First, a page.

Friday, I took the time to actually play tourist, although once again in a non-standard fashion: I convinced a hostelmate to trek with me up to the Bronx to explore the Bronx Museum of the Arts and the Tropicalia exhibit they have running. I’ve been on a
I later indulged in two sets at Tonic. First up were
At the conclusion of the film, Susie sat behind a glittering pink drum kit, and Roberto sat on his cajon and manned the laptop. Over the course of the set, Susie would move from kit to kulintang (the traditional set of Filipino gongs) and keyboards/vocals, and Roberto would run from the cajon back to the kit. The juxtaposition of drumming styles defined their roles in the group, more generally: Susie the colourist, with immaculate touch and delicacy, but not afraid to cut loose when needed; Roberto the groover with a similar ear for nuance. The music was drawn from their new record, Dialects, and merged the traditional music they discovered with electronic flourishes. I’d never heard Roberto play kit before, but his Bonham-esque breaks made total sense to me knowing his postizo drum style; nor had I heard Susie sing before, and she has a very fragile, delicate voice (as she does when speaking).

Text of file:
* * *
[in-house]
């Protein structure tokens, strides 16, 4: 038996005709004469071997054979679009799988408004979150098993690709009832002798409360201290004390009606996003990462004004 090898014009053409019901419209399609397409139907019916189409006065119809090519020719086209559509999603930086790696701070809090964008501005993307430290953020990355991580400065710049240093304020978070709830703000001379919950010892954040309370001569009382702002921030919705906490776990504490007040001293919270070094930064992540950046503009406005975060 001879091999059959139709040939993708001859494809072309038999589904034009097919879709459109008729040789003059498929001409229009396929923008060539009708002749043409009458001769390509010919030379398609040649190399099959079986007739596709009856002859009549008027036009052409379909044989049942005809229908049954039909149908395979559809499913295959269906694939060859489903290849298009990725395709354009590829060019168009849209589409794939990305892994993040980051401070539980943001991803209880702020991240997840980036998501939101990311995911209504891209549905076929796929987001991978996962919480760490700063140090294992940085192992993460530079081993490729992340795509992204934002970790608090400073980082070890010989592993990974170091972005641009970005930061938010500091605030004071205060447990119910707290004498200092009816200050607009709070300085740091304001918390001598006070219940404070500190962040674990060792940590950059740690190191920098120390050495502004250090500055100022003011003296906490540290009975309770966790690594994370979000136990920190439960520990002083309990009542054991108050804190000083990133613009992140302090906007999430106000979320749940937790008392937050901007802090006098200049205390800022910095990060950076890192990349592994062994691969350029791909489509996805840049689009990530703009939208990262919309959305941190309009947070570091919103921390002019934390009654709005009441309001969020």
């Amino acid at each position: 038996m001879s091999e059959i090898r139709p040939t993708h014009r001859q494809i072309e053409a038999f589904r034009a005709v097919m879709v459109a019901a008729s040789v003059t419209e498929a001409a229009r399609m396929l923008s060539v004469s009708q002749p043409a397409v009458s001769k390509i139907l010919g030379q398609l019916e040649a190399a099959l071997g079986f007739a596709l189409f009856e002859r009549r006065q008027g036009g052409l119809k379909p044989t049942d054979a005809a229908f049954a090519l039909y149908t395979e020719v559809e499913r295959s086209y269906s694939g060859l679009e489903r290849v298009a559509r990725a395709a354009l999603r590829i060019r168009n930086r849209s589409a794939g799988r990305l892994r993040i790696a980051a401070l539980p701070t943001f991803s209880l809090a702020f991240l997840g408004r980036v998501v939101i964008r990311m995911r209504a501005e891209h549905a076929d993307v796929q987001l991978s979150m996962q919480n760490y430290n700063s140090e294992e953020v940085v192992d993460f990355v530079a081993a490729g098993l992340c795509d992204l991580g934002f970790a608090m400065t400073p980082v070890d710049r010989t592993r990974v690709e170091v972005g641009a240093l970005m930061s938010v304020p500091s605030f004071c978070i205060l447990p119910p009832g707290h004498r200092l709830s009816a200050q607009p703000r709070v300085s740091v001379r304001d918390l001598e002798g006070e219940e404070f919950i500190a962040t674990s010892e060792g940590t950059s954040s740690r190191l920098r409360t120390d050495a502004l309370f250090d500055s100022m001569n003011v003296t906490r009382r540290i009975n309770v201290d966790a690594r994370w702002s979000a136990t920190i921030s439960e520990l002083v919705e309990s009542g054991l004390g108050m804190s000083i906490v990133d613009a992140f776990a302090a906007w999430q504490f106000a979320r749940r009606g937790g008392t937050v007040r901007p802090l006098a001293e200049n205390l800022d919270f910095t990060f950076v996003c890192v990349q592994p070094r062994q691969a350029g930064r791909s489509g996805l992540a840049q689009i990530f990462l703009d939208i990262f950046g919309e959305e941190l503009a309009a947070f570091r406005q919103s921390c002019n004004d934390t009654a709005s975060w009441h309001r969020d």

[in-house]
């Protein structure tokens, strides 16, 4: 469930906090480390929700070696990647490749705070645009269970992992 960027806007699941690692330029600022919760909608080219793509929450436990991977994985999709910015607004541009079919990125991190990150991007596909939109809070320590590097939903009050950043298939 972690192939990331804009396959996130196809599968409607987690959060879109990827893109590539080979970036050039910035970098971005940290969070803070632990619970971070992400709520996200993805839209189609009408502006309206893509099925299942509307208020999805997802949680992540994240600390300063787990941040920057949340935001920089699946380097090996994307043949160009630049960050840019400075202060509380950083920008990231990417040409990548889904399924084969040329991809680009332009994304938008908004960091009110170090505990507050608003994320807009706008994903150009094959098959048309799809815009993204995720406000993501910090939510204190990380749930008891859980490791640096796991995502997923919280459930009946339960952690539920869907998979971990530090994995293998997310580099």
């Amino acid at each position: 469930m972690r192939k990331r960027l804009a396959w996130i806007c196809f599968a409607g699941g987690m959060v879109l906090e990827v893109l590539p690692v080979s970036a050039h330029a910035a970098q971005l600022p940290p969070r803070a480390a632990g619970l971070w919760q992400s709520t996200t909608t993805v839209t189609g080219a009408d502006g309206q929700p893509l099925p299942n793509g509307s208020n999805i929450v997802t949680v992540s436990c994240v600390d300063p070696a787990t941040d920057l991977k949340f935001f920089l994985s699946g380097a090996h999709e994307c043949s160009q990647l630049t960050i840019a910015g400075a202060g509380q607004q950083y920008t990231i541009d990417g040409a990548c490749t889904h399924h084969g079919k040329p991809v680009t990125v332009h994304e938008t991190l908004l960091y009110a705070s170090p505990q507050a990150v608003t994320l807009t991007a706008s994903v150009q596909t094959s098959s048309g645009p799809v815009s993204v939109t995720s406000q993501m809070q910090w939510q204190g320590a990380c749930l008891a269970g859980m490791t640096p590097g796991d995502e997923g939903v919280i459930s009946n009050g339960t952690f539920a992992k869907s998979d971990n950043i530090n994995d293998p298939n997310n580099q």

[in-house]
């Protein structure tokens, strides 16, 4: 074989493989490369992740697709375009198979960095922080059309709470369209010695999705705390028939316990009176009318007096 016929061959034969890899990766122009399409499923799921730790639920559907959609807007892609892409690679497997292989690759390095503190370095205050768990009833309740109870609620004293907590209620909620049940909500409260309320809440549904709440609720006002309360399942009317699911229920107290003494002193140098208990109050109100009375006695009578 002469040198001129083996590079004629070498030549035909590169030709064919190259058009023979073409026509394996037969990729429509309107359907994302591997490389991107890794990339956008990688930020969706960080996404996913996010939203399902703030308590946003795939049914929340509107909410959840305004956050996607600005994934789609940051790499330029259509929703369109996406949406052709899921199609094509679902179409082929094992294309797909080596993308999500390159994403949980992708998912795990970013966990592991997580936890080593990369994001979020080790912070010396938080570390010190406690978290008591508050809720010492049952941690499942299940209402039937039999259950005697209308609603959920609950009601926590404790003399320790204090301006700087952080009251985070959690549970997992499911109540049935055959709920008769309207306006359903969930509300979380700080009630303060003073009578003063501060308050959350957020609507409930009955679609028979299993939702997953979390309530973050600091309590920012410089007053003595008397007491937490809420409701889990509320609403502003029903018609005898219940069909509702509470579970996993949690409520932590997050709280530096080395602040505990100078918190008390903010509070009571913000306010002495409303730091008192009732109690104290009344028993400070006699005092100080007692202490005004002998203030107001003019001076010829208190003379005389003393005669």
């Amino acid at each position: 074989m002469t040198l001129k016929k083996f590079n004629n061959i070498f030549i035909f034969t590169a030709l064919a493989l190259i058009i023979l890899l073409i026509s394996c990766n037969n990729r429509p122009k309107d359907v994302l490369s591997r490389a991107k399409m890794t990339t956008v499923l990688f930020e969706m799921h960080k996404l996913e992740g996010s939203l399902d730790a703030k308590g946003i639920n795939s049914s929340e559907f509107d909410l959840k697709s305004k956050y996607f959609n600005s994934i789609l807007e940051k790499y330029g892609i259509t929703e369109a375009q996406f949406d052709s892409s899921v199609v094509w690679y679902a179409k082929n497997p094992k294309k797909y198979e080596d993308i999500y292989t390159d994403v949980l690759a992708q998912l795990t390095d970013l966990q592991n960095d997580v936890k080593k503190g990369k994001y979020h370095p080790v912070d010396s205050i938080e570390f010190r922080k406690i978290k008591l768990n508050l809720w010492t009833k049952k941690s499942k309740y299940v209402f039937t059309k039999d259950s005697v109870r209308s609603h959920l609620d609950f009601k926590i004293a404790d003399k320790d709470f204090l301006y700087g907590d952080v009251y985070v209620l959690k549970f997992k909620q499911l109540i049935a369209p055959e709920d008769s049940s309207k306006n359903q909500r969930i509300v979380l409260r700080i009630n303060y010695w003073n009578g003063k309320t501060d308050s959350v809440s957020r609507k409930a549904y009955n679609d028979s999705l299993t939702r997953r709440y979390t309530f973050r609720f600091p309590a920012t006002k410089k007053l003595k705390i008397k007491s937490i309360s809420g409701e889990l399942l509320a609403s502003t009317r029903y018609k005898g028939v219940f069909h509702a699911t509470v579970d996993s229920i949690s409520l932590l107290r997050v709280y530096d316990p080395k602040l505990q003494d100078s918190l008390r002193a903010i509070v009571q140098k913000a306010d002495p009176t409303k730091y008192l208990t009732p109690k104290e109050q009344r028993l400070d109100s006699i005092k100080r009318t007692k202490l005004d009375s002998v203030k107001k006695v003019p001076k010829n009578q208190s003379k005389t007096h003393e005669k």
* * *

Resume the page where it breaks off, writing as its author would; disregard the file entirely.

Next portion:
The second set was Droid, a band I’ve heard of through ye olde MySpace. The only player whose rep I knew beforehand was keyboardist Adam Holzman, and it was a treat to see and hear him. It was kind of surprising that the keyboardist in a live-tronica band would be the one with the least amount of gear. Jordan McLean had a regular trumpet, pocket trumpet, and some weird trumpet-with-French-horn-valve-system hybrid, as well as an arsenal of pedals; Kyoshi Matsuyama had a cabinet taller than he; and ringleader/drummer Amir Ziv had a startling array of cymbals and cowbells, including a large garbage can lid converted to a ride.
It took me a while to figure out what they were going for, and to hear what the concept of the band was. I felt at times that the soundscapes Holzman and McLean created were separated from each other and conflicting, while it seemed to take a while for Matsuyama and Ziv to lock in. There were moments of development, and then when Holzman decided to unleash, Jan Hammer style, on his Moog Voyager, everything else seemed to gel for the rest of the set. I understand the desire to not groove outright for an hour, and to take listeners on a journey via subversion, but I think they could have been more effective. The other problem was sound, not in the house but on stage – they had a very brief and limited soundcheck, which is never a good idea with that amount of gear and processing.
Last night was (as titled by Joshua Sneider) the Pulse Hanukkah Slam. After once again walking the wrong damn way out of the